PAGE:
Almost all medical experts, including the American Academy of Pediatrics (AAP) and the American College of Obstetricians & Gynecologists, strongly approve breastmilk as the healthiest superfood for infants. Moreover, the World Health Organization (WHO) also advocates breastmilk to be the most suitable baby food.
According to doctors, new moms should initiate breastfeeding their child within the first hour of birth. Thereafter, breastfeeding must be continued intensively for another 6 months. Subsequently, appropriate complementary foods can be incorporated along with regular breastfeeding for up to two years of age or beyond.
Does the body produce enough breastmilk?
Absolutely yes. In fact, within the first few days after birth, nursing mothers produce the ideal amount of “first milk”, called Colostrum. Thick, yellowish, but scanty, colostrum is plentily available to meet the baby’s nutritional needs.
The formation of colostrum is a natural process that takes place within the body of a new mom. However, due to hormonal changes or other medical factors, some moms can experience low production of colostrum. In such cases, it is recommended to seek doctor’s advice rather than trying out different ways to curb the problem. It is not advisable to supplement breastmilk with formula, as it may decrease colostrum production.
Breastfeeding nutritional facts
Due to its naturally rich properties, colostrum is the best and easiest way to provide newborns with much-needed essential nutrients for accelerated growth and development. Following are the basic nutritional components found in breastmilk
- Carbohydrates – Breastmilk is rich in carbohydrates, enabling rapid brain growth, normal nerve function, and preventing gastrointestinal distress in infants.
- Proteins – Breastmilk has 20% B casein and 80% whey protein, which eases digestion and promotes brain development.
- Lipids – Unsaturated fats, essential fatty acids, and steroids present in human milk are excellent for neural division and bone development.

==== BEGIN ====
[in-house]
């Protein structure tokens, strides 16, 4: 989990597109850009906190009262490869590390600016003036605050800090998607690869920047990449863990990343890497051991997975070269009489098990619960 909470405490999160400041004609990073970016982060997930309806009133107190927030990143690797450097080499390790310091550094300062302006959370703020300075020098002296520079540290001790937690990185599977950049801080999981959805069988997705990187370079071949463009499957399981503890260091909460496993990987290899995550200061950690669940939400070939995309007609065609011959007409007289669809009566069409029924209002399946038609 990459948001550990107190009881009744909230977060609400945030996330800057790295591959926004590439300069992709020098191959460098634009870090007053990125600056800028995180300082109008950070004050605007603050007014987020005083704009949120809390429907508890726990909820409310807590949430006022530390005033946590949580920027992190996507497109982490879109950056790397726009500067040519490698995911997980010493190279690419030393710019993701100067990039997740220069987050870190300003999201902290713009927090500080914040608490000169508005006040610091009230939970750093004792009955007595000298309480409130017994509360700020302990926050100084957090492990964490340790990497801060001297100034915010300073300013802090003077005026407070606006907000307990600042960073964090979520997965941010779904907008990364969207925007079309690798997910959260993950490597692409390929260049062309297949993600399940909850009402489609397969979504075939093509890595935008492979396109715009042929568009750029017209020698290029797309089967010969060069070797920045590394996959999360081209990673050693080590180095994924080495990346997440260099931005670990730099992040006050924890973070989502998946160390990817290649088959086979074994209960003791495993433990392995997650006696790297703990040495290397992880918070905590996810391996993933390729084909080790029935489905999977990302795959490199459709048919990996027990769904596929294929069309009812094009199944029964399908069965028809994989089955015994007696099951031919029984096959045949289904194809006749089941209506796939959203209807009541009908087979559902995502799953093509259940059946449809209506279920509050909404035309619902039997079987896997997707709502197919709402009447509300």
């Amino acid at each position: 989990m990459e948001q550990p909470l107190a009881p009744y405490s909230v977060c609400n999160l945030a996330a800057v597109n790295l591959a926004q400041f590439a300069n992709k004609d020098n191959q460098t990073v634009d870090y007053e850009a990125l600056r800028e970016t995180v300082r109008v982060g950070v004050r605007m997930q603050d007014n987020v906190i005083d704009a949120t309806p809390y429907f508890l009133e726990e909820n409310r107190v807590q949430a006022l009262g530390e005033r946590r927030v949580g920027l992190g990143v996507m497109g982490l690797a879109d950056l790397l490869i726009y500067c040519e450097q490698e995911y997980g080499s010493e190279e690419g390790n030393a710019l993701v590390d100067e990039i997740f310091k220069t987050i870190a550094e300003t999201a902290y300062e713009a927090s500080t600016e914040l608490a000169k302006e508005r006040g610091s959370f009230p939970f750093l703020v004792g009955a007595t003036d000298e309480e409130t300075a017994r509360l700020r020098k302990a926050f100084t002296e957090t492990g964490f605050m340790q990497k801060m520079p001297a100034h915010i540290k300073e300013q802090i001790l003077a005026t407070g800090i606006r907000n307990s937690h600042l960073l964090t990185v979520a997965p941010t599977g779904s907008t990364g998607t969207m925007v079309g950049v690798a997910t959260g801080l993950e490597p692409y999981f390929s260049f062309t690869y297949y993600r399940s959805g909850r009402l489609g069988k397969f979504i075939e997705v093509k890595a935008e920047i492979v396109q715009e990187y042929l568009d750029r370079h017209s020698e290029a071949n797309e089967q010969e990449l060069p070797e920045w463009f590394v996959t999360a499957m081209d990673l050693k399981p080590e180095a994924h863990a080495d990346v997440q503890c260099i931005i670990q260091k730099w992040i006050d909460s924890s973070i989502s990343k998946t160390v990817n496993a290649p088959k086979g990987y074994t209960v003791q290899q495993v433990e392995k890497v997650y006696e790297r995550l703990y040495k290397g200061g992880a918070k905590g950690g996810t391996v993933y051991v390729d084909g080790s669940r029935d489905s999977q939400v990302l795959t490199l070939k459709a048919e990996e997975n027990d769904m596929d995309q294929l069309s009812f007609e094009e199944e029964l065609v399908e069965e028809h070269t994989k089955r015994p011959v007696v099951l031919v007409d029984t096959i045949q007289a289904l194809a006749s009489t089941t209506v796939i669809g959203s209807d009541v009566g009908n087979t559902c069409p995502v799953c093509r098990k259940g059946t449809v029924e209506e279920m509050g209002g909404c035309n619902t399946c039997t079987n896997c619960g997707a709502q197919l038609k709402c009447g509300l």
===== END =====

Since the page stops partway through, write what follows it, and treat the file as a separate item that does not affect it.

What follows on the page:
- Vitamins – Rich in Vitamin A, C, and E, breastmilk prevents against xerophthalmia, keratomalacia, and rickets.
Are there any advantages of breastmilk?
Breastfeeding carries numerous advantages for both the mother and the child. Let’s have a look at the top benefits of breastfeeding.
Advantages to the mother
- Breastfeeding infants is the most cost-effective birth control method. It leads to the generation of Prolactin, which stimulates milk production, and decreases the synthesis of ovarian hormones.
- The uterus returns to its normal size and prevents bleeding due to the secretion of oxytocin.
- Breastfeeding promotes weight management and helps the mother shed extra pounds.
- The risks of breast cancer are prevented to a great extent.
- Diabetic mothers can experience reduced requirements of insulin.
Advantages to the infant
- Breastmilk promotes hormonal growth factors due to the presence of thyroid-stimulating hormone, thyroxine, parathyroid, insulin, prolactin, etc.
- Protects against the risk of viruses that cause infections of ears, inflammatory bowel, gastroenteritis, respiration, etc.
- It lessens the chances of Sudden Infant Death Syndrome (SIDS) as compared to infants who are formula-fed.
- Breastfed babies develop better antibody responses to all kinds of vaccinations.
- Brain development becomes more prominent due to the fatty acids and other essential nutrients present in mother’s milk.
Apart from everything else, breastfeeding is absolutely free, abundantly available, and requires very little effort. A perfect combination of a balanced diet and the right amount of physical exercises can enable new moms to keep up with the breastfeeding needs of their infants.